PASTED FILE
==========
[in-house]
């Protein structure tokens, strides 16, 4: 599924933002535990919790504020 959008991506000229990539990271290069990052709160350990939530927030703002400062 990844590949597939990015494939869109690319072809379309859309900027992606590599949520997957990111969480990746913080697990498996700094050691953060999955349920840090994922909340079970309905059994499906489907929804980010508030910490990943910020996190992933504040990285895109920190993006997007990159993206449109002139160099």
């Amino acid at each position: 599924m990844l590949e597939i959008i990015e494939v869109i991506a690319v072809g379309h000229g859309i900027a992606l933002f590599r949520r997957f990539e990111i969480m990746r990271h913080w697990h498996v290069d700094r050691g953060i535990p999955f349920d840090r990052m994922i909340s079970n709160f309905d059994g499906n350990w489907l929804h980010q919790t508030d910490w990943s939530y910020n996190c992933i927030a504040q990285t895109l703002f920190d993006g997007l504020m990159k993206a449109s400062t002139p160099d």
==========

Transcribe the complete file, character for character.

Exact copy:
[in-house]
């Protein structure tokens, strides 16, 4: 599924933002535990919790504020 959008991506000229990539990271290069990052709160350990939530927030703002400062 990844590949597939990015494939869109690319072809379309859309900027992606590599949520997957990111969480990746913080697990498996700094050691953060999955349920840090994922909340079970309905059994499906489907929804980010508030910490990943910020996190992933504040990285895109920190993006997007990159993206449109002139160099």
């Amino acid at each position: 599924m990844l590949e597939i959008i990015e494939v869109i991506a690319v072809g379309h000229g859309i900027a992606l933002f590599r949520r997957f990539e990111i969480m990746r990271h913080w697990h498996v290069d700094r050691g953060i535990p999955f349920d840090r990052m994922i909340s079970n709160f309905d059994g499906n350990w489907l929804h980010q919790t508030d910490w990943s939530y910020n996190c992933i927030a504040q990285t895109l703002f920190d993006g997007l504020m990159k993206a449109s400062t002139p160099d």